Quiz 14: Political and Country Risk


The difference between the dollar interest rate of 7.10% rate and the U.S. LIBOR of 3.25% indicates that the banks of Argentina may not be able to pay back loan and hence, it reflects country risk. It does not reflect currency risk because both deposits are in dollars. The difference between Peso 90-day rate of 8.99% and 90-day dollar deposits of 7.10% banks of Argentina reflects currency risk. The credit risk is equal on both available options as the deposits are offered by the same banks.

Every country has different legal, political, economical and social environment. So, there is always distinctive risk associated with in terms of these factors. It includes the risk that property will be expropriated without compensation, change in tax rules and regulations, strikes. Political risk: It is the risk which can arise due the actions taken by a government that can adversely affect cash flows of a company. The most extreme action can be when governments seize property without providing compensation to the owners in a total expropriation Country risk: It is much broader concept which can result in negative effects of a country's political, economical and financial environment. Like if there is a recession in a country, it will reduce its aggregate demand as well as the revenues of exporters to that nation. Labor strikes, differences between rival ethnic or religious groups are considered as country risks. Sovereign risk: When a government defaults on loan or bonds held by foreigners is called sovereign risk. These defaults is not like a case where company defaults due to bankruptcy as it is difficult to take a particular country to the court because there are no formal bankruptcy proceedings for the governments. There are some provisions that can restrain governments from defaulting on loans or bonds held by foreigners are as follows: • That country's assets may be seized if located in the jurisdiction of a creditor. There was a time in early 1986, when the Peruvian government got back around $700 million worth of gold and silver that it had been holding abroad. • It will be difficult for the country to borrow in future, if it still get some funds then the cost of borrowing funds will be high and expensive which can result in bad economic consequences. • There will be difficulty in engaging in international trade. • Default loan or bonds held by foreigners can result in economic crises.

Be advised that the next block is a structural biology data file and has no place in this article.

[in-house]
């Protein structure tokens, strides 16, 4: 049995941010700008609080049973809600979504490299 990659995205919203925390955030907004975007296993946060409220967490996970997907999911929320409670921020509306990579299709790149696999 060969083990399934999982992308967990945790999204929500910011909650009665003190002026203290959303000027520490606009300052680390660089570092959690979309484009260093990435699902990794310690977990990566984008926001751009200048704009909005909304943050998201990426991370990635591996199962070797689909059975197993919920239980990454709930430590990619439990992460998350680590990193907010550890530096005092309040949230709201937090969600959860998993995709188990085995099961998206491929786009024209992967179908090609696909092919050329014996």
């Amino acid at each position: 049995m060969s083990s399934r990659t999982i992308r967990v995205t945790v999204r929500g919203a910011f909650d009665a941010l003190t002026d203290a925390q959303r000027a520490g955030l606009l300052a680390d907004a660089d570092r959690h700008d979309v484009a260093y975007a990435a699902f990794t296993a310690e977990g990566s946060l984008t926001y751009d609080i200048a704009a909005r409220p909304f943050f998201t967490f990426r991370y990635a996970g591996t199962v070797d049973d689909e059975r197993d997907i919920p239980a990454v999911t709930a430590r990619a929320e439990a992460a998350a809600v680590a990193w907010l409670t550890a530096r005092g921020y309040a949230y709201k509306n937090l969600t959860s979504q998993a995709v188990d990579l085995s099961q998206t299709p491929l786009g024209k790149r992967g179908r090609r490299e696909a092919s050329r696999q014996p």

By equating the return of the U.S. LIBOR rate i.e. i LIBOR with the return for dollar deposits in Argentina i.e. i ARG , and p as default probability: img The dollar interest rate i.e. i ARG is 7.10% and the U.S. LIBOR rate i.e. i LIBOR is 3.25%. Substituting: img Thus, the probability of default is 0.95%. As per the Uncovered Interest Rate Parity, Both the deposits i.e. Peso and Dollar will provide same expected return. Consequently, hence, img … (1) Where S (t+1) is the spot exchange rate at time t+1 in dollars per peso. Hence we consider it an expected exchange rate. Now, Let q be the probability of devaluation. img Where S (t) =1. Now Substituting in Equation 1, the value of q will be: img Hence, the probability of 25% devaluation is 1.85%.